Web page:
Here it is: the best eco-shell in our Summer Buyer’s Guide jacket test. “The three-layer construction is more durable than its 2.5-layer predecessor,” our testers wrote. “Still, as with Torrentshells of old, it’s breathable (pit zips help), a high collar and brimmed hood seal out showers, and there are hand pockets for snacks.”
The Best Outdoor Tech Gear on Sale for Cyber Week
We featured the Rylo in our 2019 Summer Buyer’s Guide as one of the best action cameras. “Rylo’s dual-lens camera shoots video in 360 degrees, so you get everything,” our tester wrote. After you're done shooting, the easy-to-use app lets to choose the best footage for your clip.
The Garmin InReach Mini weighs only 3.5 ounces and operates like a full-size Garmin InReach. According to our tester, “It retains the core InReach functionality (two-way messaging, location tracking, weather updates) in a package that is more portable.”
If you work in an open space area or spend lots of time in a plane, these headphones are a must. We recommended them this past February for getting work done on long plane rides because they have Bose’s top-notch noise cancellation technology, 20 hours of battery life, and are compatible with Amazon Alexa and Google Assistant.
The Spartan Sport Baro is one of our favorite pieces of trail running gear. The watch not only tracks distance, pace, and heart rate—it also provides barometric pressure, altitude, elevation gain, and recovery time. Plus, it has 80 different sport modes and is water resistant up to 100 meters.
Sometimes smartphone cameras don’t cut it. Upgrade that special mother in your life to the Coolpix B600, which features 60x optical zoom, full HD video, and built-in WiFi and Bluetooth connectivity for sharing photos. The controls are simple, so she can get shooting right out of the box.
If you spend much time in the water, you’ll need a “SwiMP3”—a waterproof set of headphones with an MP3 player that straps to the back of your head. The Finis Duo is fully submersible down to nine feet, has four gigabytes of storage (enough for 1,000 songs), and uses bone-conduction tech, so you can clearly hear the music when your head is underwater.
Waterproof, dustproof, and buoyant, the No Bounds speaker was one of our favorite pieces of waterproof gear in our 2019 Summer Buyer’s Guide. Plus, the speaker has a 10-hour battery life so you can play music all day without worrying about running out of juice.
The Renogy 100-watt panel is the industry standard for vanlifers. This panel weighs 16.5 pounds and is designed for RVs and boats. It can be used alone, in a series of panels, or as a portable option. With built-in mounting holes and aluminum frame, you can even mount it to the roof of your van. And it’s waterproof, so you don’t have to worry about rain or snow.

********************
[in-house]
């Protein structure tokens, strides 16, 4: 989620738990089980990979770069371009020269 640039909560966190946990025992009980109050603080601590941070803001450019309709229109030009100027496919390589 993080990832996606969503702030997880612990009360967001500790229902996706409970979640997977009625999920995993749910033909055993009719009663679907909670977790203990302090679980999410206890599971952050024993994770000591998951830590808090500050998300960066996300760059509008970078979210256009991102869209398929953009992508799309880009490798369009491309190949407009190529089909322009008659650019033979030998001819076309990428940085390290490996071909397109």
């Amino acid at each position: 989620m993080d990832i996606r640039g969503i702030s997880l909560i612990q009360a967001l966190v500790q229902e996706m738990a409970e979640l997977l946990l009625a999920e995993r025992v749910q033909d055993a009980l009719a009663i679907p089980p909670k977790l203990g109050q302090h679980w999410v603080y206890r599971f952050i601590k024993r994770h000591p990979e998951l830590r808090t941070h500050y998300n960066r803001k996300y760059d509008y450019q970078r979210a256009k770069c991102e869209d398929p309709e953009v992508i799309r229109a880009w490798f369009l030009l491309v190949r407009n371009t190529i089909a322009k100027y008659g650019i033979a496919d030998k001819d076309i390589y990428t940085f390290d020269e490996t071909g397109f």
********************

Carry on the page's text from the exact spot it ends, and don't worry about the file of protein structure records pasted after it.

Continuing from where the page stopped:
The Storm is a perfect example of how far headlamps have come. It’s moderately priced but pumps out 375 lumens from a proximity beam—ideal for working in close quarters or as a spotlight when you’re on the trail. We really like the battery meter, which shows how much juice you have left in your AAAs. Oh, and it’s fully waterproof.
This sleeping pad was our top choice for winter camping in our 2020 Winter Buyer’s Guide. Our tester spent a week in Wyoming’s high country with the Trail Boss and confirmed it’s one of the warmest and toughest pads out there. It’s built with heat-reflecting PrimaLoft Silver insulation wrapped in puncture-resistant, airplane-grade nylon.
We included the Helium II in our roundup of the world's most portable gear. The jacket not only weighs in at just 6.4 ounces—it’s also completely waterproof. “Stow it in your running or hiking shorts, and whip it out for full-on protection when the weather turns,” our tester said.
Outside contributor Wes Siler loves these pants so much he wrote an in-depth piece about its new design changes, showing how they’re even better than before. Siler writes: “The new Kebs are lighter, more durable, and have better freedom of movement.”
Our Gear Guy called the Lowball the only Yeti product you actually need. “I’ve been using this tumbler almost every day since August 2015, and after four and a half years of heavy use, it still works just as well as the day I got it,” he wrote.
Outside contributor Wes Siler called these the best hiking boots he’s tested. “If you need ankle support and weather protection, then you’ll find more of that in these Altras at less of a weight penalty, and with more comfort, traction, and support, than you will in just about anything else,” he wrote.
The Snap-T is a classic piece of outdoor gear. When it was released in 1985, it was the first sweater of its kind. “Here was an insulating layer that offered next-to-skin softness but had the wool-like ability to keep the wearer warm even when wet,” we wrote. Bonus: it’s made with recycled materials.
The Momentum is one of our favorite beginner shoes, but it also excels on long outdoor multipitch routes or as an intermediate gym shoe. The relaxed fit is ideal for those who want more toe space, and the breathable knit upper helps keep your feet from overheating.
The full-zip version of this windbreaker was one of our favorite pieces of peak bagging gear for its compact size and light protection. This half-zip is ideal for day hikes or getting around town, and it won’t blend into the landscape—that’s just fine with us.